Thanks Paul. Yeah, the seed parent ('Fragrant Cloud X carolina) has foliage much closer to carolina - nearly matte with tiny hairs on the surface. So virginiana has definitely put its stamp on the hybrid in its shiny foliage.

I don’t know about OP seed yet for this one since this is the maiden bloom. I’m assuming that it’s a tetraploid because ‘Fragrant Cloud’, carolina and virginiana should all be. I will surely be willing to send pollen but I think that might have to wait until next year since it’s almost done blooming already - I didn’t get a chance to post right away and there weren’t a lot of blooms.

Thanks for the offer of the ‘Lynnie’ but I’m about maxed out right now with trying to get caught up with the routine chores (weeding, planting seedlings, etc.) and promised myself I wouldn’t take on any new stuff yet. It sure is tempting though.

I’ll contact you off-line and let you know if I can find any straggler blooms to collect pollen from.

Thanks, Tom

Hi guys,

Here’s a picture that shows the foliage of this seedling’s seed parent (‘Fragrant Cloud’ X carolina). This is also the seed parent of the ‘Carefree Sunshine’ offspring that I posted recently, garden-named “MR1”.

Here’s a close-up of the bloom of that same seed parent, (‘Fragrant Cloud’ X carolina).

Tom, I could collect some Lynnie pollen for you, you’re in Maryland as well? I have an extra plant too, I could dig it up and mail it to you when the weather isn’t as hot.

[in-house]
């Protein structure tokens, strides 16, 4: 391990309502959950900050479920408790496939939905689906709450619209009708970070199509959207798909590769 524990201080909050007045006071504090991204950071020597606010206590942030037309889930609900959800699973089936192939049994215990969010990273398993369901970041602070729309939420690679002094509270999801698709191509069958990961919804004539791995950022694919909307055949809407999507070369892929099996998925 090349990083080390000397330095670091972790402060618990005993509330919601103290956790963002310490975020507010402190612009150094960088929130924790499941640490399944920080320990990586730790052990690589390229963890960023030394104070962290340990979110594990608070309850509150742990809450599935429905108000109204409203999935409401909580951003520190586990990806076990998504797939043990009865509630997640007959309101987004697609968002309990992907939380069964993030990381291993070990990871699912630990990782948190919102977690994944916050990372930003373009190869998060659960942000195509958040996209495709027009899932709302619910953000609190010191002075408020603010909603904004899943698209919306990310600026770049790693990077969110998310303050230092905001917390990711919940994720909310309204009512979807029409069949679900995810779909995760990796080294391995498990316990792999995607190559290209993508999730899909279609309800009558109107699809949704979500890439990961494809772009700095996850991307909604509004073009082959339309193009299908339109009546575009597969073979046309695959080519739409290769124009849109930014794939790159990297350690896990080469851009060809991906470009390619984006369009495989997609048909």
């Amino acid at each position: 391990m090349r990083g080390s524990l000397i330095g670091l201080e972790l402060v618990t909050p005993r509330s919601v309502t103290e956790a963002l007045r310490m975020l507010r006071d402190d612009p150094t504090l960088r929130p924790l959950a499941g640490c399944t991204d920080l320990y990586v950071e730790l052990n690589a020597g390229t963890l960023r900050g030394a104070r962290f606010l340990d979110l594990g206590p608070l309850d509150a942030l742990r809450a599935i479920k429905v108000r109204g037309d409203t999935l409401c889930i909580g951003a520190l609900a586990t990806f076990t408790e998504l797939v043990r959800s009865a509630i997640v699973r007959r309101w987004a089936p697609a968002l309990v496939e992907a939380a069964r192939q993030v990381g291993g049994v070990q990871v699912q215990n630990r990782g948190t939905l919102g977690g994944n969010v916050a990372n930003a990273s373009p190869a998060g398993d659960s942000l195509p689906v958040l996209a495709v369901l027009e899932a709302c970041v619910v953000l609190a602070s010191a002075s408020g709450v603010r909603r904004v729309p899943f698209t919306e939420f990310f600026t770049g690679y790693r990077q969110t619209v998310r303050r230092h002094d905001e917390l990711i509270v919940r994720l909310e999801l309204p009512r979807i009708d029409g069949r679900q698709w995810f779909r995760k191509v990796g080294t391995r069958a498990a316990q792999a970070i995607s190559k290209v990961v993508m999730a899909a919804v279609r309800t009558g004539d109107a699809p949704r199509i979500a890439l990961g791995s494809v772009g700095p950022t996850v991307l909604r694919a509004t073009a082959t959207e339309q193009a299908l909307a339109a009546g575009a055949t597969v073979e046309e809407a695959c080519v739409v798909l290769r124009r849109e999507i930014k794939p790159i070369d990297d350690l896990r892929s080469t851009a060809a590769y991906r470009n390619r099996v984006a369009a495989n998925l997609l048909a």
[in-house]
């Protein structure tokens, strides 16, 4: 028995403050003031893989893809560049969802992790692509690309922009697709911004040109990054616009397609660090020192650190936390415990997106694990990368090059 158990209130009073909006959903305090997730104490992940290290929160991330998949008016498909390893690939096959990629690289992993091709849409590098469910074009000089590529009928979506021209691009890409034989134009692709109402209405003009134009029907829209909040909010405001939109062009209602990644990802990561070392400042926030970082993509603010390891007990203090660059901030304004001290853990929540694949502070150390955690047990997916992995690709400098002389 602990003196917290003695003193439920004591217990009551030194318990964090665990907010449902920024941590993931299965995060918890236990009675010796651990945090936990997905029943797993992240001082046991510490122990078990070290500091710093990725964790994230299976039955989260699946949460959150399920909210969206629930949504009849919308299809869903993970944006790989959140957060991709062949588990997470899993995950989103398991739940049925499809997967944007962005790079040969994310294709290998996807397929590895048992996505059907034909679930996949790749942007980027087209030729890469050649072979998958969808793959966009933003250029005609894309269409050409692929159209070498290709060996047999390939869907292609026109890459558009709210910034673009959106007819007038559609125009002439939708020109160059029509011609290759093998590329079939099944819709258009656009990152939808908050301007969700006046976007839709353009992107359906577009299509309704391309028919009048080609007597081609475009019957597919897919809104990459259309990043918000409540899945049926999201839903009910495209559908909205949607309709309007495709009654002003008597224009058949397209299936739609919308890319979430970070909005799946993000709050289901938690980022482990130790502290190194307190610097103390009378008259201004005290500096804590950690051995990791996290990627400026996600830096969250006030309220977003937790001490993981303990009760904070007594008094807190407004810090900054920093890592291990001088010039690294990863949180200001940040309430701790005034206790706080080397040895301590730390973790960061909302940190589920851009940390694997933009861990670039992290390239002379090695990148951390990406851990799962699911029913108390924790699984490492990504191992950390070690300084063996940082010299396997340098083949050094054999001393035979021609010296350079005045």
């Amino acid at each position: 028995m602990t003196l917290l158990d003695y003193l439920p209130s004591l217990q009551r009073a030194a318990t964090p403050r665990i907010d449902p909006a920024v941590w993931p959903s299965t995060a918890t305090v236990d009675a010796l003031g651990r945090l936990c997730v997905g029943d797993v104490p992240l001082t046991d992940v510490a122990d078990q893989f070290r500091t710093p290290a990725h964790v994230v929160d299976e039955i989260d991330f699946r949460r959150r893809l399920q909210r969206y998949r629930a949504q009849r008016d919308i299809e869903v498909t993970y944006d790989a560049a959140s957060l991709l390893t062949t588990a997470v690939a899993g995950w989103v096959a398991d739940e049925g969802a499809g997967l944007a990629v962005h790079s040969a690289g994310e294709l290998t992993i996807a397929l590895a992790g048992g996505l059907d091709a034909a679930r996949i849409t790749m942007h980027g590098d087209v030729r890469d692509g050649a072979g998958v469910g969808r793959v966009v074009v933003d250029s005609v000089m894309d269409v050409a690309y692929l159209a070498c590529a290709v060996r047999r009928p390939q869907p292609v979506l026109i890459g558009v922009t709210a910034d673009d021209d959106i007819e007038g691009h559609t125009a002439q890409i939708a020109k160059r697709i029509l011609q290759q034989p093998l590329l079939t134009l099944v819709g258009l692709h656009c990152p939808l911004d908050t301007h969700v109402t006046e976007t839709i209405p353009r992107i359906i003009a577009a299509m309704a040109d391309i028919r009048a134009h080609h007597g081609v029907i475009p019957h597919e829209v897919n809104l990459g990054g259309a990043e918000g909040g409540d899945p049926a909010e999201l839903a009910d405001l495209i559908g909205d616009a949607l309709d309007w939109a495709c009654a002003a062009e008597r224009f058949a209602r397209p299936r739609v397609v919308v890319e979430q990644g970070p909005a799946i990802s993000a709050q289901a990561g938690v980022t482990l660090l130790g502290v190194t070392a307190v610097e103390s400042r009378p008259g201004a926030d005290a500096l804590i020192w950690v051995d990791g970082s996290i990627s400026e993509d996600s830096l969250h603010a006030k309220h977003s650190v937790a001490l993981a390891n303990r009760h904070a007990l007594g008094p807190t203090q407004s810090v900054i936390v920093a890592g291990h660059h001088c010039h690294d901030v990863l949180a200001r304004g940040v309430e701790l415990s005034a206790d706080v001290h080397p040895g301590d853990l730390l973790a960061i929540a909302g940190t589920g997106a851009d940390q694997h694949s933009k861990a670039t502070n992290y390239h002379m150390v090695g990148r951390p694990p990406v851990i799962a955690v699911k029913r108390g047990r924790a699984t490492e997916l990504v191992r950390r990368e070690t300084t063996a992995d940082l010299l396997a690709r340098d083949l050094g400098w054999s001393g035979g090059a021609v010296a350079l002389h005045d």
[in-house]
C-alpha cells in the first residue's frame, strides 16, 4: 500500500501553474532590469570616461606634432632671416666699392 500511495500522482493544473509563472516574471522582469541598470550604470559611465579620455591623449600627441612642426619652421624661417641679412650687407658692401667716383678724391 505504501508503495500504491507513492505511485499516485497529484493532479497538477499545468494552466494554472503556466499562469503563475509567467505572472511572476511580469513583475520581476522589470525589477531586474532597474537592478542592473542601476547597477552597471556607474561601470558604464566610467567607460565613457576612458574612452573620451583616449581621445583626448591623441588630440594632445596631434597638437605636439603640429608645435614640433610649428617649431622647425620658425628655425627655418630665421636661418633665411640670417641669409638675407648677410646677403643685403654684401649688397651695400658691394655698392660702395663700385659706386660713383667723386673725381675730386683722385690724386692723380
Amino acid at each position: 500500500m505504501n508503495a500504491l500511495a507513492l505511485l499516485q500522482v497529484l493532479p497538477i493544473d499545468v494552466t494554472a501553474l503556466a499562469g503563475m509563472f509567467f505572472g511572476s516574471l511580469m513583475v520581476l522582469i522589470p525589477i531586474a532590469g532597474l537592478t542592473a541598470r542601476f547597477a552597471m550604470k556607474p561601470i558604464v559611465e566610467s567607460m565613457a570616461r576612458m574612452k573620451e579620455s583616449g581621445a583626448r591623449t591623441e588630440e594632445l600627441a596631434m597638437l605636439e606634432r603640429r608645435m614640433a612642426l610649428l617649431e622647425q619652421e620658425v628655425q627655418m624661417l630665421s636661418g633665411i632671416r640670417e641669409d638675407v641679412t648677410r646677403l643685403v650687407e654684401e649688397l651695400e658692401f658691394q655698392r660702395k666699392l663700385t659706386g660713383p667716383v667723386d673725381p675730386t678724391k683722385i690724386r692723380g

I’ve never really collected pollen successfully before though, always just use my finger from flower to flower. Does one just collect the anthers and put them in like a baby food jar or Tupperware? I’ve used plastic bags before but that didn’t seem to work as well.

  • Max

I use small, clear glasses – shot glasses are a decent example.

Hey Max, I bought some small containers at an art supply/hobby shop that are clear plastic with a lid. They are about the diameter of a quarter and are about an inch high. They are designed for storing paint, but have been great for pollen. I keep the lid off for the first day or so until the anthers are dry.


I reckon that’s pretty impressive for HT x species! Maybe this is why Dr Basye was using carolina? It seems to ‘blend’ well with things.

Yeah, some species tend to translate better than others in terms of passing on some more modern traits. Rosa wichurana, Rosa virginiana and Rosa carolina seem to do this rather well.